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When Christine Permatsari arrived in Okinawa this August, she found it to be not much different from home.

Christine Permatsari, a native of Indonesia now working in Haebaru, Okinawa, is reminded of home by the local houses . . . and pythons.

The humid climate was the same. The town of Haebaru, where she now lives, with its shaded streets overflowing with tropical vegetation, was similar to what she knew in Indonesia. As for the pace of life, it wasn’t much different from Jakarta.

The cultural similarities, however, are what particularly fascinate the 24-year-old Indonesian, now working as coordinator of international relations at the Haebaru Cultural Center on the main island of Okinawa.

Since her arrival, she has discovered surprising likenesses between the traditional textile designs of the Ryukyu Islands and those of her native Java. Then, there are the “houses on one of the outlying islands that have a surprisingly similar style to homes on my father’s native island of Sumatra,” says Permatsari.

But perhaps her most unusual discovery so far involves the giant python. In Okinawa, python skins are prized for their use in covering the resonant chamber of the sanshin, a local precursor of the shamisen. The three-stringed musical instrument was introduced to Okinawa from China more than 400 years ago and eventually spread to Japan. “Since being in Okinawa, I’ve learned that python skins from Indonesia have traditionally been prized for their size and strength,” Permatsari explains.

When not exploring the cultural wonders of the islands, Permatsari is hard at work at the cultural center. Her duties include giving introductory Indonesian cultural workshops at local elementary schools, organizing cultural exchange programs and interpreting for foreign visitors.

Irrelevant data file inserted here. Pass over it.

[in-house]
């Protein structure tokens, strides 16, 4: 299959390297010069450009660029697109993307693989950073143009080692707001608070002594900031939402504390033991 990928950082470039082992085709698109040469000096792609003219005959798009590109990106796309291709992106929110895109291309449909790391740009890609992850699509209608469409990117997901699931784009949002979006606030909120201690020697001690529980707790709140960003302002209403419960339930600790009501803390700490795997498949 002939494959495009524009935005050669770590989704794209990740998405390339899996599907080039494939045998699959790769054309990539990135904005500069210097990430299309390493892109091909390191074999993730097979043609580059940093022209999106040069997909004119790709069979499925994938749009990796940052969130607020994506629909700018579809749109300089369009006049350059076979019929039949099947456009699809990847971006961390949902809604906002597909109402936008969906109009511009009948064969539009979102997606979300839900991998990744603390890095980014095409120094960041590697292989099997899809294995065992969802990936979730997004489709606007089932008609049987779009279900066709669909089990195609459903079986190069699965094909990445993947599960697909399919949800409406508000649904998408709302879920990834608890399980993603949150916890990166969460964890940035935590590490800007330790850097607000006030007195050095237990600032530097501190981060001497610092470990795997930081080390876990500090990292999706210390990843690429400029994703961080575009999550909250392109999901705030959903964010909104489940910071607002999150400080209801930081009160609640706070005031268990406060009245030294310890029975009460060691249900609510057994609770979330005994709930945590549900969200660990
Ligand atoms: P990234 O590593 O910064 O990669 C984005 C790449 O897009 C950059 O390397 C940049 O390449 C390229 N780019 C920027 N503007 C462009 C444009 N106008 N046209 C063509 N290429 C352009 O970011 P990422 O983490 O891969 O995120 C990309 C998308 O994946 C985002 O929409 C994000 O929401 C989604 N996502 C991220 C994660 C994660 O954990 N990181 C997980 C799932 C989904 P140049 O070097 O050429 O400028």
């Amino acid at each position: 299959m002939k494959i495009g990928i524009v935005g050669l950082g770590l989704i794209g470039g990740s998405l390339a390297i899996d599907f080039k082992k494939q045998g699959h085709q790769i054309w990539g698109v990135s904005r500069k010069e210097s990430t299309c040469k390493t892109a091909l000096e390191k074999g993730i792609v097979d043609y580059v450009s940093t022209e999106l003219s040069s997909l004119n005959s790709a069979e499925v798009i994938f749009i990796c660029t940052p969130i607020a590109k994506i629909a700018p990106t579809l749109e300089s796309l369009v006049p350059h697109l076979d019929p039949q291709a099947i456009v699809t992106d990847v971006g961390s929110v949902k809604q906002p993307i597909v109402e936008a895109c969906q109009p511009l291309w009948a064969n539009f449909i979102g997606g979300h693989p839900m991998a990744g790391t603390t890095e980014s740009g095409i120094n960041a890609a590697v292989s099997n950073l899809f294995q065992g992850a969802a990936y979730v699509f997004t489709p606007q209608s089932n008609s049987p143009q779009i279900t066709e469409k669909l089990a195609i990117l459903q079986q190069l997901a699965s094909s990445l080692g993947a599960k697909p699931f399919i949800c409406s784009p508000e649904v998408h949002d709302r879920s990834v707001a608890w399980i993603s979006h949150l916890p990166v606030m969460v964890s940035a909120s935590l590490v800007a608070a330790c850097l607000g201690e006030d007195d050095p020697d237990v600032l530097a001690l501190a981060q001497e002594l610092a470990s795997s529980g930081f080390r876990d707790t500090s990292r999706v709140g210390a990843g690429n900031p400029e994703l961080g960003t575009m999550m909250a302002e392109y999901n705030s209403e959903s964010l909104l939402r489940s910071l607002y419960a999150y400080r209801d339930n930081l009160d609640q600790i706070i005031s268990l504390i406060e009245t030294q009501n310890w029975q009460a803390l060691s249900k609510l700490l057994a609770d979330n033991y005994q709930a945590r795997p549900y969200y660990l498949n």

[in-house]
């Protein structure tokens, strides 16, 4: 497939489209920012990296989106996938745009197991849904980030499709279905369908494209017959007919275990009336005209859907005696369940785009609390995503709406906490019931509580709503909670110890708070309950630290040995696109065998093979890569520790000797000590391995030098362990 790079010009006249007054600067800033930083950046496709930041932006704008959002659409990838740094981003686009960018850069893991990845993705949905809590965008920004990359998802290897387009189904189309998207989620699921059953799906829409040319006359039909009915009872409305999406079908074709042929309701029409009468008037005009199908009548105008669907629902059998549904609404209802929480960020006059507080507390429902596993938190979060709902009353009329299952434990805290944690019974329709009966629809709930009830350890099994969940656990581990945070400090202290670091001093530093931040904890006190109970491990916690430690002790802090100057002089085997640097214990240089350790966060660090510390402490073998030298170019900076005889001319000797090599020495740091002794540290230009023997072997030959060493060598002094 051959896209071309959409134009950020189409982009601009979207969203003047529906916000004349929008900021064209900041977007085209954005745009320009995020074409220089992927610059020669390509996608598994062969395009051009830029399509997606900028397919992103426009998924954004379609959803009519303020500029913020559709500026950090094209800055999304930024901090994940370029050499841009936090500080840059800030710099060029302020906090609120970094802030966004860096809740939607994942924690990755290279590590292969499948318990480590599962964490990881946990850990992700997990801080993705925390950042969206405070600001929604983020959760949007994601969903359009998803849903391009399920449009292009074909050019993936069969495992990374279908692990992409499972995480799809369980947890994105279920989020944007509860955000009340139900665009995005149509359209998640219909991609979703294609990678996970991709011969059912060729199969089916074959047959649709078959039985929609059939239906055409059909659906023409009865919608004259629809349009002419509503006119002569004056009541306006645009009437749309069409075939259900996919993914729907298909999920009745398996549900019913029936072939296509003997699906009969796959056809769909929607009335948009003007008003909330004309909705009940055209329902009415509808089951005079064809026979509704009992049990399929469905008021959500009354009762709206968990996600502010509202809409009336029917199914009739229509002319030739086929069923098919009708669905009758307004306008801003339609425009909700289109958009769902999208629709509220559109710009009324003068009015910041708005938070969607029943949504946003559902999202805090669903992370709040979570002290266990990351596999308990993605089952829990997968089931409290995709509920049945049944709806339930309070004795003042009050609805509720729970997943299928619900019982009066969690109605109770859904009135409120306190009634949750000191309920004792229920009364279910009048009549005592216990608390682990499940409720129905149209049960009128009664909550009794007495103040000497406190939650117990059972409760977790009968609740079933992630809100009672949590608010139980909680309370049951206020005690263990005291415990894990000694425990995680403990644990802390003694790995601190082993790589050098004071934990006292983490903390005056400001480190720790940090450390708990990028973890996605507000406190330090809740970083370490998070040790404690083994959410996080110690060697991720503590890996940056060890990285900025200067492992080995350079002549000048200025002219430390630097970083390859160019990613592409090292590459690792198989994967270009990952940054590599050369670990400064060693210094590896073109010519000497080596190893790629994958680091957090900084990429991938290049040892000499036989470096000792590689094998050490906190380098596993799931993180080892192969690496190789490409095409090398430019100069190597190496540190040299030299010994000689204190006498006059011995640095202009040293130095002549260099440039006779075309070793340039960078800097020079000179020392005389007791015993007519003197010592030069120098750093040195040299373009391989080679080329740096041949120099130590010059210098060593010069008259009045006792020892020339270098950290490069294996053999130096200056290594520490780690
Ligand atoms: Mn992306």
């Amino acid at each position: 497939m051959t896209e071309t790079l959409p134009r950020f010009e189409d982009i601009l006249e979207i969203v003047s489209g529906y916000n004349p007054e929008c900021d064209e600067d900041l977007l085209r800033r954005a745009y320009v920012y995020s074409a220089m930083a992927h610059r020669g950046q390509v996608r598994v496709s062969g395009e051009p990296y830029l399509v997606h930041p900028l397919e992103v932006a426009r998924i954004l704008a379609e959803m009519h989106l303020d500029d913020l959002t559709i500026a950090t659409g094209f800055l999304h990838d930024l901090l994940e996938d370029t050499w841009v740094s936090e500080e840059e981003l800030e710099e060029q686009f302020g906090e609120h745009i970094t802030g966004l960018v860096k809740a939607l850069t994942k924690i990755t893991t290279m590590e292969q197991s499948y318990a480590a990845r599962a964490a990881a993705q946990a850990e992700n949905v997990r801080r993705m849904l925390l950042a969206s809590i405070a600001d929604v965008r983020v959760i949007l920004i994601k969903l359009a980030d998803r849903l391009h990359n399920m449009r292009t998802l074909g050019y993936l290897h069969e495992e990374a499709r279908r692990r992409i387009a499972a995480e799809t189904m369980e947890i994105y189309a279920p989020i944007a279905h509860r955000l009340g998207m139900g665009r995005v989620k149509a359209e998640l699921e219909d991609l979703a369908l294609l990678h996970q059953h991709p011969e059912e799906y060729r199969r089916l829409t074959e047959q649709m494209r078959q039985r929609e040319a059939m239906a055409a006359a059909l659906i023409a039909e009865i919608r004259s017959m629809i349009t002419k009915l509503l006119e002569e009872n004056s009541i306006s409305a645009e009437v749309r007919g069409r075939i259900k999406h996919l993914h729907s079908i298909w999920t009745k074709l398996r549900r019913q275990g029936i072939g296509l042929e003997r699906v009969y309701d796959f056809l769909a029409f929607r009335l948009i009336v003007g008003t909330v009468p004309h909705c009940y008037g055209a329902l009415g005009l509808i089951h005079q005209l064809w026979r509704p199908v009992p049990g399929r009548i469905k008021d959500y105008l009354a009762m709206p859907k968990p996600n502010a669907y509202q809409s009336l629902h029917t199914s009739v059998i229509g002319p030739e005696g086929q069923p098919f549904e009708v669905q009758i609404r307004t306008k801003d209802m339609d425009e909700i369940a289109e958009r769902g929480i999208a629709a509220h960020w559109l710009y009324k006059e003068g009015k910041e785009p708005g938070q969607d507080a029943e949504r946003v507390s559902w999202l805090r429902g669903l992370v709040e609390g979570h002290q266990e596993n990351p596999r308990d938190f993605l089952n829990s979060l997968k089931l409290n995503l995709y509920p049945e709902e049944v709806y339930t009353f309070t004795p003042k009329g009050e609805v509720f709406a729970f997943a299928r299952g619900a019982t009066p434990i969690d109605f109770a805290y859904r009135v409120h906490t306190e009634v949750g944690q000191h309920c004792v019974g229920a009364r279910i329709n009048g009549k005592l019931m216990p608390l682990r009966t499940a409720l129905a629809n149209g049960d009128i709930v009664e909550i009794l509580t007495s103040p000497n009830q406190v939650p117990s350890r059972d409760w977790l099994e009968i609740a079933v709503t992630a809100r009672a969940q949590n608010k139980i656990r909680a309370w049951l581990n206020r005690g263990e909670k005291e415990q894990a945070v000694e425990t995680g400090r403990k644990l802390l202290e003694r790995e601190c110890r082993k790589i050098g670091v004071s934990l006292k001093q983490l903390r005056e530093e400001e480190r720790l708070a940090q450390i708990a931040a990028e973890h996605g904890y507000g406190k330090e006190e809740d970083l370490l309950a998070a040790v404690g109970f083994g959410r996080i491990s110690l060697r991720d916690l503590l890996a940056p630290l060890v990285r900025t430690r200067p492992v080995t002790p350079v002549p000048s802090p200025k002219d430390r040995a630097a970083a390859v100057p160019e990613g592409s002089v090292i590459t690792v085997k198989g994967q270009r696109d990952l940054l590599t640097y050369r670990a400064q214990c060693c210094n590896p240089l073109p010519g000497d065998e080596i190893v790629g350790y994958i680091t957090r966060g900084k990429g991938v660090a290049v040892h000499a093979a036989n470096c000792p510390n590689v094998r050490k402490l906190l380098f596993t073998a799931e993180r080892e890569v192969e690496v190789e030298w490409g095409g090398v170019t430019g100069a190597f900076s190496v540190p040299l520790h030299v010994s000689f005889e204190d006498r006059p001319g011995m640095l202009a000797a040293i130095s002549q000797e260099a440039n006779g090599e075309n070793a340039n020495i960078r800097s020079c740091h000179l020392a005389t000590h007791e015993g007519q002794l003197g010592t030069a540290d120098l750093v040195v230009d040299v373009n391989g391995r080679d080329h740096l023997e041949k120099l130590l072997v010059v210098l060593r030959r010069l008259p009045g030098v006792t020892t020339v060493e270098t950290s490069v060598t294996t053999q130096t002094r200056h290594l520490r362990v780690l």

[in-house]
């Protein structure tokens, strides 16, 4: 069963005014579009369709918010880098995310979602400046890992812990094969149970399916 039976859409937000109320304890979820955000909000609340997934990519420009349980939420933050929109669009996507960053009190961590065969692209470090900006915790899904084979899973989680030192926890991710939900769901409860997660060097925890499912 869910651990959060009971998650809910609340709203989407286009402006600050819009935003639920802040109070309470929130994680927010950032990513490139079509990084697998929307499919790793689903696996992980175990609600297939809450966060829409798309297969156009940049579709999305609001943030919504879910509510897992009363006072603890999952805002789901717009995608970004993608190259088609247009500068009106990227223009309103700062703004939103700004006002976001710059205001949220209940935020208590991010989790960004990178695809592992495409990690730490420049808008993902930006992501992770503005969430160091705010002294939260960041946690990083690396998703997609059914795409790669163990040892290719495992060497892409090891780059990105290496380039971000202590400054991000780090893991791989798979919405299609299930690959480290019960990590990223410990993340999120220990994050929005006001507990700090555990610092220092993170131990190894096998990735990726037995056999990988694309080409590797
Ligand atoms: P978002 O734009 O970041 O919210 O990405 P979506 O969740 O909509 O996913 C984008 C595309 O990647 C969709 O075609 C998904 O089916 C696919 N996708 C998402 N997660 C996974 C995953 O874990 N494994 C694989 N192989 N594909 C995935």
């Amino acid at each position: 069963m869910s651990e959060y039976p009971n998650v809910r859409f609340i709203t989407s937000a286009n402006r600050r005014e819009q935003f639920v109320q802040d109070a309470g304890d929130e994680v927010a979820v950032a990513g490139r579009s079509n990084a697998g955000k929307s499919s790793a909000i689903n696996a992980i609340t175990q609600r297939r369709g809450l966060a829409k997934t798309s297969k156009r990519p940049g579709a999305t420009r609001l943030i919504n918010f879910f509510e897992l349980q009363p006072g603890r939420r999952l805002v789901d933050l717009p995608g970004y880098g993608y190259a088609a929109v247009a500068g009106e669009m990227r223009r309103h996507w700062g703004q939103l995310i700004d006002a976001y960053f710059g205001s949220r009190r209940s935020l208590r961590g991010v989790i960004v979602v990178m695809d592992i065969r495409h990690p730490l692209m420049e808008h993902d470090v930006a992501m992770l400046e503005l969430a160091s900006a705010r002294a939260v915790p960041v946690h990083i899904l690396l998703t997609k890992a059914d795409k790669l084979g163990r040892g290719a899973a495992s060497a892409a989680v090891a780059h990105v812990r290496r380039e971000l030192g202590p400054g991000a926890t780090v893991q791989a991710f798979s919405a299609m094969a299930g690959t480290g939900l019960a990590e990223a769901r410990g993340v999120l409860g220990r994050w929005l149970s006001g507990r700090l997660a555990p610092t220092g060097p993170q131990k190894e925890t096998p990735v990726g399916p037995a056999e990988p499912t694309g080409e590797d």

“Soon after I arrived, I found myself interpreting for a visiting Canadian ice hockey team. During their two-week stay, it was my job to guide them around the island,” recalls Permatsari. The most stressful moment came when she was suddenly asked to be the English master of ceremonies at the opening of one of their games.

“You have to remember that English is just my second language,” Permatsari remarks with a whimsical smile.

Just a little over two months have passed since Permatsari arrived in Japan. With her playful personality, she has swiftly won the heart of the local community.

Another cultural center has asked her to start giving Indonesian language classes and to lead culture tours to Java. Her Indonesian cookery program will soon be aired on local television. The core of her work, however, is teaching English at the local elementary schools.

“It is a good experience for the children to learn English from a non-native speaker,” Permatsari explains. “They feel less intimidated by a fellow Asian, perhaps, and I believe I can be a model for them.”

When asked about the difference between English-language education in Indonesia and in Japan, she points out that “English is considered the second language of Indonesia. For anyone who has gone to school, it is naturally assumed that they can converse [in English]. Whereas, here in Japan, English seems to be treated as just another subject to be learned in preparation for exams.”

This is not Permatsari’s first experience of living in Okinawa. In her junior year at the University of Indonesia, where she majored in Japanese studies, she was awarded a one-year scholarship to advance her language studies at the University of the Ryukyus.

“I thought that learning Japanese would open up a lot more career options after I graduated,” she says.

When asked about her future plans, Permatsari comments, “I’d like to stay here for the next three years and then do advanced studies in communications or public relations at a Japanese university, perhaps in Tokyo.”

In the meantime, Christine Permatsari is enjoying the subtropical lifestyle and cultural discoveries of Japan’s southern islands.